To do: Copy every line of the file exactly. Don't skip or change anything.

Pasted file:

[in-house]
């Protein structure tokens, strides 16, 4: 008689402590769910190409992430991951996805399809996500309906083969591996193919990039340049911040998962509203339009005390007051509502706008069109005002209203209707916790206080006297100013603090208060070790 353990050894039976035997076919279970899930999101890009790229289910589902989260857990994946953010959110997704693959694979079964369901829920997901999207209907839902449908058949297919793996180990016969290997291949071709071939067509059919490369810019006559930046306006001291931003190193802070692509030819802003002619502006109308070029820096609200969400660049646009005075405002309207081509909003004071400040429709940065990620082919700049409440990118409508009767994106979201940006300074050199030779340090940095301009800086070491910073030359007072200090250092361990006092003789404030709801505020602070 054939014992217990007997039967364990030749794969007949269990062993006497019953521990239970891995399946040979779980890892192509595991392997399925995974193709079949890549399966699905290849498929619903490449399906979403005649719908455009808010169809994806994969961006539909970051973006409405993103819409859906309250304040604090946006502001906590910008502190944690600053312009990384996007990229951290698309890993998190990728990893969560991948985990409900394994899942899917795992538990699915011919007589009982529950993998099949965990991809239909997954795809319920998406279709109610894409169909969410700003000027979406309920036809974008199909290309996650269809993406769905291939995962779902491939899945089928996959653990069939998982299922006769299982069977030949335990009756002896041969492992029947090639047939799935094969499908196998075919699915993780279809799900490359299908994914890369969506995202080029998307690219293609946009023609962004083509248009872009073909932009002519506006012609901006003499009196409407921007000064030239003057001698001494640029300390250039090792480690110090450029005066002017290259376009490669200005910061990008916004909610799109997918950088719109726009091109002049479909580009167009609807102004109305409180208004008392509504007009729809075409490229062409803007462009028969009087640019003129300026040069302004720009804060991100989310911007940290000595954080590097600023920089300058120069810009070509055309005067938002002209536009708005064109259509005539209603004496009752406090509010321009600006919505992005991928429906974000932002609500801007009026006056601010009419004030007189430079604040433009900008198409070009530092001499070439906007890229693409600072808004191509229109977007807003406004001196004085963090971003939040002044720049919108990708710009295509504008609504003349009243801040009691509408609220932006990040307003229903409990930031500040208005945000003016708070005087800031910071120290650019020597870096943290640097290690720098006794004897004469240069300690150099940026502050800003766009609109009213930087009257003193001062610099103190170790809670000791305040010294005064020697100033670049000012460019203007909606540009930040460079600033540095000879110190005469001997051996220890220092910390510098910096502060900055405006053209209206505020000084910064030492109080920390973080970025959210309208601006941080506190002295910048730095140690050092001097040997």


[in-house]
């Protein structure tokens, strides 16, 4: 008689402590769910190409992430991951996805399809996500309906083969591996193919990039340049911040998962509203339009005390007051509502706008069109005002209203209707916790206080006297100013603090208060070790 353990050894039976035997076919279970899930999101890009790229289910589902989260857990994946953010959110997704693959694979079964369901829920997901999207209907839902449908058949297919793996180990016969290997291949071709071939067509059919490369810019006559930046306006001291931003190193802070692509030819802003002619502006109308070029820096609200969400660049646009005075405002309207081509909003004071400040429709940065990620082919700049409440990118409508009767994106979201940006300074050199030779340090940095301009800086070491910073030359007072200090250092361990006092003789404030709801505020602070 054939014992217990007997039967364990030749794969007949269990062993006497019953521990239970891995399946040979779980890892192509595991392997399925995974193709079949890549399966699905290849498929619903490449399906979403005649719908455009808010169809994806994969961006539909970051973006409405993103819409859906309250304040604090946006502001906590910008502190944690600053312009990384996007990229951290698309890993998190990728990893969560991948985990409900394994899942899917795992538990699915011919007589009982529950993998099949965990991809239909997954795809319920998406279709109610894409169909969410700003000027979406309920036809974008199909290309996650269809993406769905291939995962779902491939899945089928996959653990069939998982299922006769299982069977030949335990009756002896041969492992029947090639047939799935094969499908196998075919699915993780279809799900490359299908994914890369969506995202080029998307690219293609946009023609962004083509248009872009073909932009002519506006012609901006003499009196409407921007000064030239003057001698001494640029300390250039090792480690110090450029005066002017290259376009490669200005910061990008916004909610799109997918950088719109726009091109002049479909580009167009609807102004109305409180208004008392509504007009729809075409490229062409803007462009028969009087640019003129300026040069302004720009804060991100989310911007940290000595954080590097600023920089300058120069810009070509055309005067938002002209536009708005064109259509005539209603004496009752406090509010321009600006919505992005991928429906974000932002609500801007009026006056601010009419004030007189430079604040433009900008198409070009530092001499070439906007890229693409600072808004191509229109977007807003406004001196004085963090971003939040002044720049919108990708710009295509504008609504003349009243801040009691509408609220932006990040307003229903409990930031500040208005945000003016708070005087800031910071120290650019020597870096943290640097290690720098006794004897004469240069300690150099940026502050800003766009609109009213930087009257003193001062610099103190170790809670000791305040010294005064020697100033670049000012460019203007909606540009930040460079600033540095000879110190005469001997051996220890220092910390510098910096502060900055405006053209209206505020000084910064030492109080920390973080970025959210309208601006941080506190002295910048730095140690050092001097040997």